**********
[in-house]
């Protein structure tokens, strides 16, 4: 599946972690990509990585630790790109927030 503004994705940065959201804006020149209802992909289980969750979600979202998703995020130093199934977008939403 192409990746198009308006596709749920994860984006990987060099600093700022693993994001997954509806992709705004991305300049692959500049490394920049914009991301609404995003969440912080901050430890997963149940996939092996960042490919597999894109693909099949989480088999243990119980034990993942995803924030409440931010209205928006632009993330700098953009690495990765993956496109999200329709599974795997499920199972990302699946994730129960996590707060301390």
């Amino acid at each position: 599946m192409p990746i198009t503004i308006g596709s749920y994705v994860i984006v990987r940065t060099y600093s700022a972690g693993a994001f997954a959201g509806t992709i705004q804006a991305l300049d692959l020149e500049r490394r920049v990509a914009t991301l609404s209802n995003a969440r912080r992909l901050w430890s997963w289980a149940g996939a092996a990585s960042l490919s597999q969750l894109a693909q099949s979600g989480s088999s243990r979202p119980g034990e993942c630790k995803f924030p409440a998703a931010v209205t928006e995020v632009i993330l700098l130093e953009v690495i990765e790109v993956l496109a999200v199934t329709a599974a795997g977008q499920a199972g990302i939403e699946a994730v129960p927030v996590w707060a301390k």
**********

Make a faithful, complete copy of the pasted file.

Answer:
[in-house]
């Protein structure tokens, strides 16, 4: 599946972690990509990585630790790109927030 503004994705940065959201804006020149209802992909289980969750979600979202998703995020130093199934977008939403 192409990746198009308006596709749920994860984006990987060099600093700022693993994001997954509806992709705004991305300049692959500049490394920049914009991301609404995003969440912080901050430890997963149940996939092996960042490919597999894109693909099949989480088999243990119980034990993942995803924030409440931010209205928006632009993330700098953009690495990765993956496109999200329709599974795997499920199972990302699946994730129960996590707060301390």
């Amino acid at each position: 599946m192409p990746i198009t503004i308006g596709s749920y994705v994860i984006v990987r940065t060099y600093s700022a972690g693993a994001f997954a959201g509806t992709i705004q804006a991305l300049d692959l020149e500049r490394r920049v990509a914009t991301l609404s209802n995003a969440r912080r992909l901050w430890s997963w289980a149940g996939a092996a990585s960042l490919s597999q969750l894109a693909q099949s979600g989480s088999s243990r979202p119980g034990e993942c630790k995803f924030p409440a998703a931010v209205t928006e995020v632009i993330l700098l130093e953009v690495i990765e790109v993956l496109a999200v199934t329709a599974a795997g977008q499920a199972g990302i939403e699946a994730v129960p927030v996590w707060a301390k």